Srsly, leaving college is not the end of the world.

I can relate. It’s easy, as a college senior or recent grad in the liberal arts, to look at your peers in vocational or technical schools with envy. Why didn’t I do that? you think. Life would be so much easier! At least, that’s what I thought after walking out of my institution’s doors with a B.A. in history and anthropology. Now what?

The value of the liberal arts seems to be on everyone’s minds lately. Even the President recently apologized for taking a jab at art history majors while making the case for more specialized training. On the other hand, Thomas L. Friedman’s op-ed piece on How to Get a Job at Google and this HuffPost article on the value of humanities majors both argue that the liberal arts can and do prepare students for a job. With the economy still limping along, college students (and their parents) want to make sure their college education has worth. But how do you measure the worth of an education?

It’s true that a liberal arts degree does not set you up for a specific job in the way a degree in, say, Dental Hygiene or Aviation Maintenance does. No, a liberal arts degree does not prepare for you a job; it prepares  you for a career.

Ah, career. What does it mean, exactly? As a Career Adviser, I run into a variety of (mis)perceptions of this word. Some academics fear it–when we talk about preparing students for a career, they immediately imagine a gray little cubicle in a dreary office, a once-bright mind drooling over a keyboard and punching out data for some nameless corporation. But that is not a career; that is a job.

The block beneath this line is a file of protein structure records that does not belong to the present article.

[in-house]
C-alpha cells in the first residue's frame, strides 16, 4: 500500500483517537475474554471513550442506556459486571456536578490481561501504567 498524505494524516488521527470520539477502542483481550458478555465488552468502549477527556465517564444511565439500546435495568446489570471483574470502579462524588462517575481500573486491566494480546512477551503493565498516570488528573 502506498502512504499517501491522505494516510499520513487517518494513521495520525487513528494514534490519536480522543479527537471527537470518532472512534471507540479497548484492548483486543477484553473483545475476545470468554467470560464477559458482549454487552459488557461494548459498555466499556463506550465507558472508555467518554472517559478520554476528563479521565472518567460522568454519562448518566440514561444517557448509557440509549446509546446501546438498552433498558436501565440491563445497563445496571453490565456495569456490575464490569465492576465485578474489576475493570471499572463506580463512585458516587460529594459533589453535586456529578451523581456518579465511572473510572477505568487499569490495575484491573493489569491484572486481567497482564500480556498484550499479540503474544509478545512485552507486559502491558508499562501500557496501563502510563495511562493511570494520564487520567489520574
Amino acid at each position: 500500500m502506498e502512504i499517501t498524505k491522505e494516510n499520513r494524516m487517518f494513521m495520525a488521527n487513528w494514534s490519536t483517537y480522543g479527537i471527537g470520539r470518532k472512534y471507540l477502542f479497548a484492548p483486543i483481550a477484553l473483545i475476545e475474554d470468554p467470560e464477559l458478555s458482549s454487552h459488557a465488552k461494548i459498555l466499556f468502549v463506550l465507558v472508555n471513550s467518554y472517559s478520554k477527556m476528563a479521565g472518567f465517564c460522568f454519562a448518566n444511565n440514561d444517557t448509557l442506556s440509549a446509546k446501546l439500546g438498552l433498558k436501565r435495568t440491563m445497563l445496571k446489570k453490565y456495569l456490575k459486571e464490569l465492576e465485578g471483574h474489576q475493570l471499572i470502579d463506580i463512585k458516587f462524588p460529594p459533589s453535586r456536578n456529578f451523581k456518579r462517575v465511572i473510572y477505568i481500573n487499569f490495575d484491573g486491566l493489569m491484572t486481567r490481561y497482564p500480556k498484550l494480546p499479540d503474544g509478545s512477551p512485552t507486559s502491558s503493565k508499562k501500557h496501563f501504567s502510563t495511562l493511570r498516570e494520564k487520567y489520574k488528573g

Let’s open our friend, the dictionary. (Or dictionary.com, in this case.) The first two definitions from the World English Dictionary are as follows:

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A path through life. This is a career. It is not a job; it is not even a series of jobs. It is your life work. The things you do, whether paid or unpaid, which make up your life story. Aha. So even though my job title is Career Adviser, my career involves so much more than that; my writing, my research, the work I do for my church, the volunteering I do through community organizations–that is my career. No matter what jobs I hold along the way, I know my career will always revolve around these things, because these things are a part of who I am and what I do on a daily basis.

A liberal arts degree prepares you for a career–for your life work, for your ongoing development as a human being, for a life of learning and engagement. The technical skills needed for many of the jobs out there can be learned, fairly quickly and easily. It takes more time and effort to develop skills like problem solving, critical thinking, and creativity.

As hard as it is not to compare yourself to others, my biggest advice to liberal arts grads is to do just that. Your career path will not be straight or direct, and that’s okay. Allow yourself time to explore, to develop your interests and skills. Focus your energy not on landing a job, but on building the life you want. Most importantly, be creative. Your career path does not have to look like your parents’ or your friends’, nor does your definition of success.